“One of the most deplorable incidents”

On March 21, 1865, one of the last actions of the battle of Bentonville—which, in turn, was the last major engagement between Confederate forces and Union soldiers under William T. Sherman in the Western theater—cut short another young life.

Thousands of sons before him and still hundreds more young men would lose their life in the American Civil War.

However, the death of Willie Hardee, the only son of Confederate General William J. Hardee, was both tragic and heart-rending. And not just for his family and doting father but to his fellow soldiers.

The quote used for the title of this blog post comes from the letter of Colonel W.D. Pickett who had firsthand knowledge, according to his introduction in the January 1916 edition of the Confederate Veteran of the late Willie Hardee.

Willie Hardee had tried to join the 8th Texas Cavalry in 1864 when the unit was in Georgia. The hardened veterans took the younger Hardee back to his father who probably admonished his impetuous son for running away from school. However, the 16-year old would not be denied a chance to fight for the Confederate cause.

The younger Hardee did spending some time in what the lad considered dull service roles which consisted of being on the staff of his father and then also as a junior officer in an artillery battalion in early February 1865. On the movement from Averasboro to Bentonville, the younger Hardee came across his former, albeit brief, comrades in the 8th Texas Cavalry. He returned quickly to his father and begged to be allowed to join the cavalrymen.

With words he would probably regret, the elder Hardee gave his consent, letting the officer in the Lone Star State unit, “swear him into your service in your company as nothing else will satisfy.” With that one sentence, the 16-year old was a Texas Ranger.

Lieutenant General William J. Hardee.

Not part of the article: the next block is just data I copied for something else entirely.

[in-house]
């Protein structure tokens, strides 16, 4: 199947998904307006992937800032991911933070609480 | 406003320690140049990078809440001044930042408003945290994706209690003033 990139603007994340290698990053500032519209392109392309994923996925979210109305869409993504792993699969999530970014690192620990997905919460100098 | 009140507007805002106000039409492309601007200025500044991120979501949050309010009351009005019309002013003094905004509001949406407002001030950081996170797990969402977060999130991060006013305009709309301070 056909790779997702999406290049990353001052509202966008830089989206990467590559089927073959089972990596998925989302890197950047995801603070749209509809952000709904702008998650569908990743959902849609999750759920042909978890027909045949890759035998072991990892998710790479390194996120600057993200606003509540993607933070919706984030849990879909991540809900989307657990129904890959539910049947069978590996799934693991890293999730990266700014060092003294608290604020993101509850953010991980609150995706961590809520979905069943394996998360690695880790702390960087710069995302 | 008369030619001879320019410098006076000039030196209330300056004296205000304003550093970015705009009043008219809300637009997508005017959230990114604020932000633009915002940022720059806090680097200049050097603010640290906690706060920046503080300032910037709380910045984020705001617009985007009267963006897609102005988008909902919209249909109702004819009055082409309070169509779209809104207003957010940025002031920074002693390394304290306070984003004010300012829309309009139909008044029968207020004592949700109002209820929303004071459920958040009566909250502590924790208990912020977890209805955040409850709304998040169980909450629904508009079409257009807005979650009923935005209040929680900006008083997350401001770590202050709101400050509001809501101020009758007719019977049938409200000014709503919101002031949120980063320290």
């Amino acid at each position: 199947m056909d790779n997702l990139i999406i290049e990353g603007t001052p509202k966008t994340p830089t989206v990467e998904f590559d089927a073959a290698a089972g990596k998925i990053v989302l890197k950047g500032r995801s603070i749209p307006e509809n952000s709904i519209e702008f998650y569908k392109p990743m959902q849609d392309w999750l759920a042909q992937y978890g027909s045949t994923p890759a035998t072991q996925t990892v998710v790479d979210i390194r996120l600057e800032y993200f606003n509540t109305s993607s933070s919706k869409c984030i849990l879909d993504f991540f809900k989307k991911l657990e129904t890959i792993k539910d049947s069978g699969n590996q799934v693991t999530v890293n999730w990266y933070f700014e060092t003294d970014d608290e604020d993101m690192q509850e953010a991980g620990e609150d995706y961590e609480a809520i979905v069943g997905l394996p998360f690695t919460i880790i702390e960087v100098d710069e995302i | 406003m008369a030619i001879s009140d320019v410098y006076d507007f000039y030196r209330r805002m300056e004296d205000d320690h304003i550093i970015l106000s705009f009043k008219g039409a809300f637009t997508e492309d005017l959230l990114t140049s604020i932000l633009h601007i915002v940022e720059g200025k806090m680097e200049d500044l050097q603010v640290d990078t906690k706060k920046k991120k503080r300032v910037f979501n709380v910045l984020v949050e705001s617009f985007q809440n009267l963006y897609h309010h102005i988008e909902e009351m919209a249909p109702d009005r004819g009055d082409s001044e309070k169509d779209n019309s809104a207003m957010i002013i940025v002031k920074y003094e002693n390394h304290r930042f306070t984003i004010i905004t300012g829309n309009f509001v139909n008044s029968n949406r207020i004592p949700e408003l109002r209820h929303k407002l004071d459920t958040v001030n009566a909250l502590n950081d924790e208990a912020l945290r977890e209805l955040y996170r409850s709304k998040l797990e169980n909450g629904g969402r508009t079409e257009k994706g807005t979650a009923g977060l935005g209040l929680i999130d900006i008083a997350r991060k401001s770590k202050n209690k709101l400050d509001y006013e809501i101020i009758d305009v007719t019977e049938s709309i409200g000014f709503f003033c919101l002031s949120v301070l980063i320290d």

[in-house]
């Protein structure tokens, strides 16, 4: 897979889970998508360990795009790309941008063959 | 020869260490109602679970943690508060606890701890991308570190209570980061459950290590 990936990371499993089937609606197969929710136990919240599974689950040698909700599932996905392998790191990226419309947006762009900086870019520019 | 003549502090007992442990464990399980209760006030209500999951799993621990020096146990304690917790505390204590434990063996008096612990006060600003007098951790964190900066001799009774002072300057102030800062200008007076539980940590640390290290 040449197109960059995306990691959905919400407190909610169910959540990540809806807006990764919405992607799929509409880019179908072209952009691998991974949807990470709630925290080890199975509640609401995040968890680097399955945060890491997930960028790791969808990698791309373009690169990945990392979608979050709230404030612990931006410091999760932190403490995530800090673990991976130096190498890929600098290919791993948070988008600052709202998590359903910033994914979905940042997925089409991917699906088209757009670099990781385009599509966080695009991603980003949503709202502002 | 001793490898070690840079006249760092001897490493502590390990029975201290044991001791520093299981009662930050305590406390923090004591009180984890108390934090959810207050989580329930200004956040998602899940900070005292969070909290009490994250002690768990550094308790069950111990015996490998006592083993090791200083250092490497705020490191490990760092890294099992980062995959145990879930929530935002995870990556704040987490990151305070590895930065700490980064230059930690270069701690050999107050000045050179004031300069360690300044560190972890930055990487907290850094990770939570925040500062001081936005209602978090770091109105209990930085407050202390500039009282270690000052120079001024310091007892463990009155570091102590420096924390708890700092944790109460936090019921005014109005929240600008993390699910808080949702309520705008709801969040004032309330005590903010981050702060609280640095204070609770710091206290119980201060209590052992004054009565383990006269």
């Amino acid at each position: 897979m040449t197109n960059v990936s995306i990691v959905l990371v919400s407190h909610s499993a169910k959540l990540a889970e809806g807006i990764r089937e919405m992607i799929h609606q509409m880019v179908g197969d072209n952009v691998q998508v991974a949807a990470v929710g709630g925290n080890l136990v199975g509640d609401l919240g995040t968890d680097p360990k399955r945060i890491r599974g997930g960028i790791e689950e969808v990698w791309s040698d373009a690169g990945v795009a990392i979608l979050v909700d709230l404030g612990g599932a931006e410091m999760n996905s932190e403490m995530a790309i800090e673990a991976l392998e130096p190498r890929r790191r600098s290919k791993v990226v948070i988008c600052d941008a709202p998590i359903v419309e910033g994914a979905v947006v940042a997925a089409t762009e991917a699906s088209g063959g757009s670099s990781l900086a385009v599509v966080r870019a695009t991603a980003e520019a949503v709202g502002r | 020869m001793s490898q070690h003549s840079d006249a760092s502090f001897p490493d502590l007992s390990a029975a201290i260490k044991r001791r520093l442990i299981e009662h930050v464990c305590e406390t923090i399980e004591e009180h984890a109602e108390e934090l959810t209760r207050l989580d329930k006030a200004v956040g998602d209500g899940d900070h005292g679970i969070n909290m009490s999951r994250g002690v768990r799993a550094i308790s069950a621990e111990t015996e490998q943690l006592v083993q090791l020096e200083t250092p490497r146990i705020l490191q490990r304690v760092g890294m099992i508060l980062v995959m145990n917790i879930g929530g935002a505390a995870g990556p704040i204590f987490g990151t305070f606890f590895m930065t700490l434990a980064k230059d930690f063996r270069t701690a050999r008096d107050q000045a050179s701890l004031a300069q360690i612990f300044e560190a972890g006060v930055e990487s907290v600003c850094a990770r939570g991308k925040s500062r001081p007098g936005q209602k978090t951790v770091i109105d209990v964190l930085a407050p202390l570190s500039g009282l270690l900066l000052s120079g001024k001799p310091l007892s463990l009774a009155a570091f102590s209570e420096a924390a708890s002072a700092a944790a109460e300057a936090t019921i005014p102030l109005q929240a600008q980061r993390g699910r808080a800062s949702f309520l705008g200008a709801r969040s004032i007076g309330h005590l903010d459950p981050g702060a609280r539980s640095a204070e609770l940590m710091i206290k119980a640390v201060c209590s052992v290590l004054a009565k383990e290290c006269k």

Lieutenant General William J. Hardee.

On the afternoon of March 21, the Texas cavalrymen, with Hardee in tow, was called to help repel Union General Joseph Mower’s advance, specifically to save the Mill Creek Bridge, a lifeline for the Confederates.

During that assault, one of the last offensive maneuvers of the Confederates in the last major engagement of the war in that particular theater, the bravery of the Texans and the Tennessean cavalry that charged with them were on full display.

General Hardee actually issued the specific orders to the 8th Texas and 4th Tennessee Cavalry who charged screaming and hollering into the two brigades of Union infantry that Mower had on this portion of the field.

As Hardee moved to funnel infantry into the assault, one of the Federal soldiers fired a shot at the quickly advancing Confederate cavaliers. This fateful bullet slammed into the chest of the younger Hardee, almost throwing him from his saddle. Luckily, for the young recently mustered in Texas Ranger, a fellow soldiers was able to keep him on the horse.

Unbeknownst to his father, who was currently celebrating the repulse of the Union flank attack, the mortally wounded Willie Hardee and his fellow soldier made their way back to Confederate lines.

The younger Hardee was brought toward his father, whose elation quickly turned to horror and despair. There was his only son, desperately wounded. Willie Hardee was placed on a stretcher and under the orders of his father, transported to the home of a niece, where Willie’s mother and sister were currently staying. Willie Hardee would make the journey to Hillsborough, North Carolina, where the relative’s homestead was.

Willie HardeeTwo days later, on March 23, 1865, the teenager died.

In a fitting epitaph for many a parent whose young son was lost fighting for a cause in the American Civil War, the Kentuckian, Pickett concluded his piece on Willie.

“It was sad indeed that in this last battle of the war fought east of the Mississippi’ father and son were forever separated by the enemy’s bullets.”

Many a father and many a son could relate to the grief of the Hardee family on March 23, 1865.

Way too many.

This entry was posted in Armies, Battlefields & Historic Places, Campaigns, Cavalry, Emerging Civil War, Leadership--Confederate, Memory, Sesquicentennial and tagged , , , , , , , , , , . Bookmark the permalink.

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